The entire world was caught off guard by a "third world war," perhaps the only war where guns, cannons, rocket launchers, blades, tanks, nuclear warheads, flamethrowers, bullets and bombs are idle. The world is fighting a war with something we can't see, yet we feel its damages as thousands of people around the world die.
Scientists, pharmaceutical companies, and health practitioners all seem to have been outstripped by COVID-19. But of course, it's never been too late to find a remedy for the pandemic. Major cities like Manila, Beijing, Wuhan, and towns and cities in Vietnam and Italy have locked down. Shopping malls and eateries are afraid to open their doors, and shoppers no longer walk boldly but rather peep from 3 meters away — as if to steal. Food vendors are folding up to avoid public gatherings. Feeling the power of the virus, organizers have rescheduled important meetings, festivals and fiestas. Schools and churches are closed.
The world has been shaken vigorously to awareness and grief, to its very foundations. The death toll continues to rise. In almost all media genres, stories of COVID-19 fatalities are making headlines.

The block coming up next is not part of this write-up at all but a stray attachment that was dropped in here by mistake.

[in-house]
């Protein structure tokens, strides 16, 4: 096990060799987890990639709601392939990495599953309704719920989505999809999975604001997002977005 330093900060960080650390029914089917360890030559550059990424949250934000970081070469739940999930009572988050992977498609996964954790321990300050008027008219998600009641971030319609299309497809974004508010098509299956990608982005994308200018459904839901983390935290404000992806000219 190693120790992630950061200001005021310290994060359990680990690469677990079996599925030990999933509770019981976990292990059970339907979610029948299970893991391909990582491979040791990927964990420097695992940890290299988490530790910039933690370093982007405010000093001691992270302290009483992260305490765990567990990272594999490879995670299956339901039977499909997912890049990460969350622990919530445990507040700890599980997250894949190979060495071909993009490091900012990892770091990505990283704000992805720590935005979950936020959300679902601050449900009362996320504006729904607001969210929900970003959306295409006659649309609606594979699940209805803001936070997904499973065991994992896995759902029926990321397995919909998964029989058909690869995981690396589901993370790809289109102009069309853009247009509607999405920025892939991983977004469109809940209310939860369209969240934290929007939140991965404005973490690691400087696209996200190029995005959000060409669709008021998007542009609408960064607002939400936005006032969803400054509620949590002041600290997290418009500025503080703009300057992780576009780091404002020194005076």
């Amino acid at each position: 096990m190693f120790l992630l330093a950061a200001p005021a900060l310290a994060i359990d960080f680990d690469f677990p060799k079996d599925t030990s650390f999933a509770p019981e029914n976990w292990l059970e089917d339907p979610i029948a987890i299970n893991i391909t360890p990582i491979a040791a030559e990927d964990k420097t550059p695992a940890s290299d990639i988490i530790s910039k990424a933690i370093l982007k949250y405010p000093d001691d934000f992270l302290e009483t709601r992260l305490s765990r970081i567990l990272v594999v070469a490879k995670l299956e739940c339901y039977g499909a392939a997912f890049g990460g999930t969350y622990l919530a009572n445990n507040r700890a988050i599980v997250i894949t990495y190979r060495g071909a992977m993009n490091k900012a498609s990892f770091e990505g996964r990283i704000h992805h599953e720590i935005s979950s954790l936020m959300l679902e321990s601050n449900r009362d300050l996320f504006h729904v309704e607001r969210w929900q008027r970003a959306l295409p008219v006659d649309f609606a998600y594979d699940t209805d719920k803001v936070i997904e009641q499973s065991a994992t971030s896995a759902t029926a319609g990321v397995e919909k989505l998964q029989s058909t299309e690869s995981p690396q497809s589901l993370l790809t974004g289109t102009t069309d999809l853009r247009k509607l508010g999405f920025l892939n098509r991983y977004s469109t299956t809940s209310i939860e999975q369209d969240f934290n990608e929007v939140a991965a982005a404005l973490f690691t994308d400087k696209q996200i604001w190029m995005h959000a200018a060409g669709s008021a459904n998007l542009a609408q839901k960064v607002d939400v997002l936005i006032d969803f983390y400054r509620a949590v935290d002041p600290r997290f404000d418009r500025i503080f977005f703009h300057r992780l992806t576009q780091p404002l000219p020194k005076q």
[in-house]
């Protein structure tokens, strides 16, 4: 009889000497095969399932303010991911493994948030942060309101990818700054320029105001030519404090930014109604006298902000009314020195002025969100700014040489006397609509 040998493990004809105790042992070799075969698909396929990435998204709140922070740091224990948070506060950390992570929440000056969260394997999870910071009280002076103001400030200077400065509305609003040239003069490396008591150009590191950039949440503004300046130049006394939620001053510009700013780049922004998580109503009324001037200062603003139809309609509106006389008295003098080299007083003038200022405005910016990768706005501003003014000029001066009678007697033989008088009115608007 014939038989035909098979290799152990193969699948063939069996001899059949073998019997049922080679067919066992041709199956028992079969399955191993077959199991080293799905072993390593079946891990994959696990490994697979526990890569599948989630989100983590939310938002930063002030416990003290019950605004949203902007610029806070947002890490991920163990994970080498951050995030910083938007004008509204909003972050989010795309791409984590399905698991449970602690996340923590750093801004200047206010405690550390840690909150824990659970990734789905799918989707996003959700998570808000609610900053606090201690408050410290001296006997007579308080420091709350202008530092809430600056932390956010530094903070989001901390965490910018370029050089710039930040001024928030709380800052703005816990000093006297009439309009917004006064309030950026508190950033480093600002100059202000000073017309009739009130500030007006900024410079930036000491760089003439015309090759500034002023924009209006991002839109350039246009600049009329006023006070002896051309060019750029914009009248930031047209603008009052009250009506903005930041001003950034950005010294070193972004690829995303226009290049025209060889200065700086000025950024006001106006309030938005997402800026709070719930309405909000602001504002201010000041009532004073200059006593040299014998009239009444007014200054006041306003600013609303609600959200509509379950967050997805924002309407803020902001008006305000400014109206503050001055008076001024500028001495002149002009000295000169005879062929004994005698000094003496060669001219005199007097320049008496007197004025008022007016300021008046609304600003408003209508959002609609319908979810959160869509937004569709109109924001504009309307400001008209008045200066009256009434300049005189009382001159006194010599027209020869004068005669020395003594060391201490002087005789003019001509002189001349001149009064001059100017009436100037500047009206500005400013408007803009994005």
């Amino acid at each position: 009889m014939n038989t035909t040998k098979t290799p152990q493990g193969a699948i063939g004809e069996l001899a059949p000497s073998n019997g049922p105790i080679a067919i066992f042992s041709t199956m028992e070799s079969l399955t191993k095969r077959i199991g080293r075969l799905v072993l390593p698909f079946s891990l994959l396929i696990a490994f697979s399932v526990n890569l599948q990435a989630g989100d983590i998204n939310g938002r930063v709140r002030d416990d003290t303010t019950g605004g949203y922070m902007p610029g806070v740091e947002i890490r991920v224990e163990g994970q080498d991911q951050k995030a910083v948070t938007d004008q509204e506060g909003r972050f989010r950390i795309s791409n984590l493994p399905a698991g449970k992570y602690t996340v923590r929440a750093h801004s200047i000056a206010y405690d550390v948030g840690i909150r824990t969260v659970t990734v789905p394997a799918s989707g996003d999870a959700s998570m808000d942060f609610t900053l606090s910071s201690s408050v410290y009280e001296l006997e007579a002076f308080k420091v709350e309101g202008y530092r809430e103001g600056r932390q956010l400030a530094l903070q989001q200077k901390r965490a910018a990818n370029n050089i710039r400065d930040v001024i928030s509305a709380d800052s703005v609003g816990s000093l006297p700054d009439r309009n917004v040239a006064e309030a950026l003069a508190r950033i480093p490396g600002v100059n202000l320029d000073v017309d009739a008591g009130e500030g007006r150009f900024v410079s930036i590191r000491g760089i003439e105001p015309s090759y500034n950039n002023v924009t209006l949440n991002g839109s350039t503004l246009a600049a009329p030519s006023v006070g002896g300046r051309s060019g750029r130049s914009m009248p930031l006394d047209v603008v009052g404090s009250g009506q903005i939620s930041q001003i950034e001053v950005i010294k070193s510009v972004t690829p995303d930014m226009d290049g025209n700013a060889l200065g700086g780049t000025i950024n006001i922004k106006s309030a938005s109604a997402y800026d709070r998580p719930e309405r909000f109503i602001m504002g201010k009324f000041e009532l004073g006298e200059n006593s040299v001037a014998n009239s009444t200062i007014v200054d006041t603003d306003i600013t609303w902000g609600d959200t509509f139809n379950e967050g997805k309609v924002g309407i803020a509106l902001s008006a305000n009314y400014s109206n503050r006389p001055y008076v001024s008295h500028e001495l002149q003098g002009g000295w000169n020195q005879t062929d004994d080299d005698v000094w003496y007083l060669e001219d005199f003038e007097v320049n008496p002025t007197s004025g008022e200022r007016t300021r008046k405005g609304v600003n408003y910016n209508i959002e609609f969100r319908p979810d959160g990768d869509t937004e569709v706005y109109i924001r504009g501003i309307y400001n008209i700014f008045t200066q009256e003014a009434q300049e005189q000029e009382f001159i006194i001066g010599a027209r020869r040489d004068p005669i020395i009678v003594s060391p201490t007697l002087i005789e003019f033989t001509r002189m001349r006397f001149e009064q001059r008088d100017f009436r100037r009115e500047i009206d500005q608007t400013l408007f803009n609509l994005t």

I was surfing The Philippines Star newspaper March 7, for COVID-19 updates. Boldly printed at page 11 was "Cebu town police chief caught sleeping with inmate." My first words? "Damn it. Why is everyone taking advantage of the misfortune of others!" I was as pissed off as if I knew the inmate in question. I angrily dropped the paper and refused to read the whole story. Ten days later, I returned to the story and read "a police officer, 46 caught sleeping with a 23-year-old female detainee in an exchange for privileges." Of course, if you have ever visited prisons here and seen the conditions of the prisoners, you can understand the desperation of detainees. I know it could be an act based on consensus; nevertheless, it wasn't devoid of power play. The prison officer would face imprisonment for "removing a confined person from detention through intimidation and bribery."
I can't imagine why taking advantage of the misfortune of people comes so easily to others. How did a human person made in the image of a selfless God come to a lonely place of selfishness?